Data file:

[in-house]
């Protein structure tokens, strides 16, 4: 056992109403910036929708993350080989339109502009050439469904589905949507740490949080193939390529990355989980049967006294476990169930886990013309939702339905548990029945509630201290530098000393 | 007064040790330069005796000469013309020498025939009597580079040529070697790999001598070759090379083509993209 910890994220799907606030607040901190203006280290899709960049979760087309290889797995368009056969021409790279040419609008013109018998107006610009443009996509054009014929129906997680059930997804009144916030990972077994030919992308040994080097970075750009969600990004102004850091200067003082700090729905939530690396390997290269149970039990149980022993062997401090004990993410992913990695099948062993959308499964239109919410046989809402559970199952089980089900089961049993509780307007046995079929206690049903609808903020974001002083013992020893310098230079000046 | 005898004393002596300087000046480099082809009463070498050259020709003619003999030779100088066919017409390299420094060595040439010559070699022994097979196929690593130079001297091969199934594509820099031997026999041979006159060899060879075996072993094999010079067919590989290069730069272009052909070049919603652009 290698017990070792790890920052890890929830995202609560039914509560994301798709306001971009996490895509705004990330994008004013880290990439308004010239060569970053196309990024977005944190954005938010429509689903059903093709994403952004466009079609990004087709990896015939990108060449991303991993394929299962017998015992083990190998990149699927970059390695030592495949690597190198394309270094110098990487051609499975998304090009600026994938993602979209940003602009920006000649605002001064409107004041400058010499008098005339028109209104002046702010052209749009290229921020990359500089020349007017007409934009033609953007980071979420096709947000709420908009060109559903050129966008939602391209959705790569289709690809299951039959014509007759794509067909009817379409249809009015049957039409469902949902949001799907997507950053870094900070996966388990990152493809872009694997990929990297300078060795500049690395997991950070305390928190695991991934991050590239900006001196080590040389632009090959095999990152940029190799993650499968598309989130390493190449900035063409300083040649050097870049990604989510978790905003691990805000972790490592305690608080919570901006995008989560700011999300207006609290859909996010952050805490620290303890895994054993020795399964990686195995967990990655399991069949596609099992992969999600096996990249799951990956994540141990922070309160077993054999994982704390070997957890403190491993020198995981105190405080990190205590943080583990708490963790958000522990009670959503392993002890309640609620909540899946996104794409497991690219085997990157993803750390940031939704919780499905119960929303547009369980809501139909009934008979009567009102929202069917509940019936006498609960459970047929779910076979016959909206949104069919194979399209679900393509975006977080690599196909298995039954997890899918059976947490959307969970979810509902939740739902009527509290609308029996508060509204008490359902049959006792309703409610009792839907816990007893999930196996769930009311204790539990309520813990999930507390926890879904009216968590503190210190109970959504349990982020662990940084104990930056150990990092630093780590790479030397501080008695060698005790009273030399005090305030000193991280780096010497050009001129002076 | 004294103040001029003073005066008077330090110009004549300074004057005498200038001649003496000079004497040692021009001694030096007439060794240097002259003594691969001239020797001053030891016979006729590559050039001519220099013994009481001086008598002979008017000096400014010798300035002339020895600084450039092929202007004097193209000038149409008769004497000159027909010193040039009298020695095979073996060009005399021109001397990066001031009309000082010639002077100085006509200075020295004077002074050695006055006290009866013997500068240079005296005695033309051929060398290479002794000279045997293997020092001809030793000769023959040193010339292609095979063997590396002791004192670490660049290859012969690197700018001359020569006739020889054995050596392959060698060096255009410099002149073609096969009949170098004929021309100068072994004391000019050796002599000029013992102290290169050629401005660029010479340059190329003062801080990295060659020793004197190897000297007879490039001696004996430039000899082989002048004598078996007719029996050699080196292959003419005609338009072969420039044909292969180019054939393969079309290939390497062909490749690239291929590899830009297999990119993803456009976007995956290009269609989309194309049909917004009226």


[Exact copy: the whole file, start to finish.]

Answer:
[in-house]
């Protein structure tokens, strides 16, 4: 056992109403910036929708993350080989339109502009050439469904589905949507740490949080193939390529990355989980049967006294476990169930886990013309939702339905548990029945509630201290530098000393 | 007064040790330069005796000469013309020498025939009597580079040529070697790999001598070759090379083509993209 910890994220799907606030607040901190203006280290899709960049979760087309290889797995368009056969021409790279040419609008013109018998107006610009443009996509054009014929129906997680059930997804009144916030990972077994030919992308040994080097970075750009969600990004102004850091200067003082700090729905939530690396390997290269149970039990149980022993062997401090004990993410992913990695099948062993959308499964239109919410046989809402559970199952089980089900089961049993509780307007046995079929206690049903609808903020974001002083013992020893310098230079000046 | 005898004393002596300087000046480099082809009463070498050259020709003619003999030779100088066919017409390299420094060595040439010559070699022994097979196929690593130079001297091969199934594509820099031997026999041979006159060899060879075996072993094999010079067919590989290069730069272009052909070049919603652009 290698017990070792790890920052890890929830995202609560039914509560994301798709306001971009996490895509705004990330994008004013880290990439308004010239060569970053196309990024977005944190954005938010429509689903059903093709994403952004466009079609990004087709990896015939990108060449991303991993394929299962017998015992083990190998990149699927970059390695030592495949690597190198394309270094110098990487051609499975998304090009600026994938993602979209940003602009920006000649605002001064409107004041400058010499008098005339028109209104002046702010052209749009290229921020990359500089020349007017007409934009033609953007980071979420096709947000709420908009060109559903050129966008939602391209959705790569289709690809299951039959014509007759794509067909009817379409249809009015049957039409469902949902949001799907997507950053870094900070996966388990990152493809872009694997990929990297300078060795500049690395997991950070305390928190695991991934991050590239900006001196080590040389632009090959095999990152940029190799993650499968598309989130390493190449900035063409300083040649050097870049990604989510978790905003691990805000972790490592305690608080919570901006995008989560700011999300207006609290859909996010952050805490620290303890895994054993020795399964990686195995967990990655399991069949596609099992992969999600096996990249799951990956994540141990922070309160077993054999994982704390070997957890403190491993020198995981105190405080990190205590943080583990708490963790958000522990009670959503392993002890309640609620909540899946996104794409497991690219085997990157993803750390940031939704919780499905119960929303547009369980809501139909009934008979009567009102929202069917509940019936006498609960459970047929779910076979016959909206949104069919194979399209679900393509975006977080690599196909298995039954997890899918059976947490959307969970979810509902939740739902009527509290609308029996508060509204008490359902049959006792309703409610009792839907816990007893999930196996769930009311204790539990309520813990999930507390926890879904009216968590503190210190109970959504349990982020662990940084104990930056150990990092630093780590790479030397501080008695060698005790009273030399005090305030000193991280780096010497050009001129002076 | 004294103040001029003073005066008077330090110009004549300074004057005498200038001649003496000079004497040692021009001694030096007439060794240097002259003594691969001239020797001053030891016979006729590559050039001519220099013994009481001086008598002979008017000096400014010798300035002339020895600084450039092929202007004097193209000038149409008769004497000159027909010193040039009298020695095979073996060009005399021109001397990066001031009309000082010639002077100085006509200075020295004077002074050695006055006290009866013997500068240079005296005695033309051929060398290479002794000279045997293997020092001809030793000769023959040193010339292609095979063997590396002791004192670490660049290859012969690197700018001359020569006739020889054995050596392959060698060096255009410099002149073609096969009949170098004929021309100068072994004391000019050796002599000029013992102290290169050629401005660029010479340059190329003062801080990295060659020793004197190897000297007879490039001696004996430039000899082989002048004598078996007719029996050699080196292959003419005609338009072969420039044909292969180019054939393969079309290939390497062909490749690239291929590899830009297999990119993803456009976007995956290009269609989309194309049909917004009226």